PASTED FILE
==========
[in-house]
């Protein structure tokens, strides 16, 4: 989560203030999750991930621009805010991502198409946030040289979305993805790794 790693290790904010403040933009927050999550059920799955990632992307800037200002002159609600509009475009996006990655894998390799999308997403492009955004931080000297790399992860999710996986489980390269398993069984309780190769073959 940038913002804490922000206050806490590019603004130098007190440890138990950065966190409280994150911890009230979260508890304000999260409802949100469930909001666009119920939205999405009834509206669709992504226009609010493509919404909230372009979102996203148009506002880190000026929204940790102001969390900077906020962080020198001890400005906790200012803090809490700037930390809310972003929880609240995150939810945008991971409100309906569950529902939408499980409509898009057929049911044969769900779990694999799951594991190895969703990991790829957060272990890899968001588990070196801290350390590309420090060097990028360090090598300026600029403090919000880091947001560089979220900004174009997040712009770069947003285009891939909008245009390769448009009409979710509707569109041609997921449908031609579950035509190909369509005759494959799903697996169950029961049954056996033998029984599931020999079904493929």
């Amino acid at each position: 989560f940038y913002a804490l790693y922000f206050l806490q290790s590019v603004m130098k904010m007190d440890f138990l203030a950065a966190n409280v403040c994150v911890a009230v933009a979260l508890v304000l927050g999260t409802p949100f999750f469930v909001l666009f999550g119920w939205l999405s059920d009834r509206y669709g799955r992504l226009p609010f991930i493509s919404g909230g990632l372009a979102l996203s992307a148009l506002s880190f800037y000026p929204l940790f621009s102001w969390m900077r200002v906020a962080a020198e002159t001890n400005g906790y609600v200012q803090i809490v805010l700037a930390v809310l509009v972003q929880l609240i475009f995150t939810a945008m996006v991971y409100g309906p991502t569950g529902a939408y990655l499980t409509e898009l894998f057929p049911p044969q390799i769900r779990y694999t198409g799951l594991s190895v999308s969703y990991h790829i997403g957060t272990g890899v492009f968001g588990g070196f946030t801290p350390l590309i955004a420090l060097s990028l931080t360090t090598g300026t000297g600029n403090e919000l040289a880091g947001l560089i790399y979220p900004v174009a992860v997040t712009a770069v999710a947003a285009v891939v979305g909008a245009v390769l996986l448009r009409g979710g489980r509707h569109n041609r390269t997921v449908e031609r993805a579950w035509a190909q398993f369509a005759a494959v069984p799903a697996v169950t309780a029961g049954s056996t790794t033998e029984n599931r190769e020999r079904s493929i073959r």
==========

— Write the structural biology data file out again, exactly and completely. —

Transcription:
[in-house]
């Protein structure tokens, strides 16, 4: 989560203030999750991930621009805010991502198409946030040289979305993805790794 790693290790904010403040933009927050999550059920799955990632992307800037200002002159609600509009475009996006990655894998390799999308997403492009955004931080000297790399992860999710996986489980390269398993069984309780190769073959 940038913002804490922000206050806490590019603004130098007190440890138990950065966190409280994150911890009230979260508890304000999260409802949100469930909001666009119920939205999405009834509206669709992504226009609010493509919404909230372009979102996203148009506002880190000026929204940790102001969390900077906020962080020198001890400005906790200012803090809490700037930390809310972003929880609240995150939810945008991971409100309906569950529902939408499980409509898009057929049911044969769900779990694999799951594991190895969703990991790829957060272990890899968001588990070196801290350390590309420090060097990028360090090598300026600029403090919000880091947001560089979220900004174009997040712009770069947003285009891939909008245009390769448009009409979710509707569109041609997921449908031609579950035509190909369509005759494959799903697996169950029961049954056996033998029984599931020999079904493929």
């Amino acid at each position: 989560f940038y913002a804490l790693y922000f206050l806490q290790s590019v603004m130098k904010m007190d440890f138990l203030a950065a966190n409280v403040c994150v911890a009230v933009a979260l508890v304000l927050g999260t409802p949100f999750f469930v909001l666009f999550g119920w939205l999405s059920d009834r509206y669709g799955r992504l226009p609010f991930i493509s919404g909230g990632l372009a979102l996203s992307a148009l506002s880190f800037y000026p929204l940790f621009s102001w969390m900077r200002v906020a962080a020198e002159t001890n400005g906790y609600v200012q803090i809490v805010l700037a930390v809310l509009v972003q929880l609240i475009f995150t939810a945008m996006v991971y409100g309906p991502t569950g529902a939408y990655l499980t409509e898009l894998f057929p049911p044969q390799i769900r779990y694999t198409g799951l594991s190895v999308s969703y990991h790829i997403g957060t272990g890899v492009f968001g588990g070196f946030t801290p350390l590309i955004a420090l060097s990028l931080t360090t090598g300026t000297g600029n403090e919000l040289a880091g947001l560089i790399y979220p900004v174009a992860v997040t712009a770069v999710a947003a285009v891939v979305g909008a245009v390769l996986l448009r009409g979710g489980r509707h569109n041609r390269t997921v449908e031609r993805a579950w035509a190909q398993f369509a005759a494959v069984p799903a697996v169950t309780a029961g049954s056996t790794t033998e029984n599931r190769e020999r079904s493929i073959r």